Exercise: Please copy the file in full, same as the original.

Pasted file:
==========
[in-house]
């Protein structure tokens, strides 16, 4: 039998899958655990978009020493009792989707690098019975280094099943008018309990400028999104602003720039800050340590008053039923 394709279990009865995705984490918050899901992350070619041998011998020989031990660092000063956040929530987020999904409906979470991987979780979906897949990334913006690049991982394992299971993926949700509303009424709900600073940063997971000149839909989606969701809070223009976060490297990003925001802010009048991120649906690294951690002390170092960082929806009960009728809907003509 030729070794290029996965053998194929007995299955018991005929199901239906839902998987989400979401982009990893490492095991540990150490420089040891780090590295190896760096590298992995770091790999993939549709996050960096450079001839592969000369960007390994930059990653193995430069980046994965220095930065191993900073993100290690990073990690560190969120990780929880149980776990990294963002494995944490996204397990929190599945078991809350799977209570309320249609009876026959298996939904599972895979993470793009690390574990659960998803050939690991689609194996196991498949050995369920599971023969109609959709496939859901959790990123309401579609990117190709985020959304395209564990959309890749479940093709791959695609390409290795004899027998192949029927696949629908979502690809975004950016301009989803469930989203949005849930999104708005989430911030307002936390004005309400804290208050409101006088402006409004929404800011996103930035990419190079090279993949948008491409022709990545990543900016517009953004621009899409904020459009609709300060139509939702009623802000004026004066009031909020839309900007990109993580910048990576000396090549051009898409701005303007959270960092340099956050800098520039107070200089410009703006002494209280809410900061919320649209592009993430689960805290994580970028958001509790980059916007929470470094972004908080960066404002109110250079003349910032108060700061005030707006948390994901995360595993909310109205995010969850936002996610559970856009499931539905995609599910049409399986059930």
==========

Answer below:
[in-house]
């Protein structure tokens, strides 16, 4: 039998899958655990978009020493009792989707690098019975280094099943008018309990400028999104602003720039800050340590008053039923 394709279990009865995705984490918050899901992350070619041998011998020989031990660092000063956040929530987020999904409906979470991987979780979906897949990334913006690049991982394992299971993926949700509303009424709900600073940063997971000149839909989606969701809070223009976060490297990003925001802010009048991120649906690294951690002390170092960082929806009960009728809907003509 030729070794290029996965053998194929007995299955018991005929199901239906839902998987989400979401982009990893490492095991540990150490420089040891780090590295190896760096590298992995770091790999993939549709996050960096450079001839592969000369960007390994930059990653193995430069980046994965220095930065191993900073993100290690990073990690560190969120990780929880149980776990990294963002494995944490996204397990929190599945078991809350799977209570309320249609009876026959298996939904599972895979993470793009690390574990659960998803050939690991689609194996196991498949050995369920599971023969109609959709496939859901959790990123309401579609990117190709985020959304395209564990959309890749479940093709791959695609390409290795004899027998192949029927696949629908979502690809975004950016301009989803469930989203949005849930999104708005989430911030307002936390004005309400804290208050409101006088402006409004929404800011996103930035990419190079090279993949948008491409022709990545990543900016517009953004621009899409904020459009609709300060139509939702009623802000004026004066009031909020839309900007990109993580910048990576000396090549051009898409701005303007959270960092340099956050800098520039107070200089410009703006002494209280809410900061919320649209592009993430689960805290994580970028958001509790980059916007929470470094972004908080960066404002109110250079003349910032108060700061005030707006948390994901995360595993909310109205995010969850936002996610559970856009499931539905995609599910049409399986059930």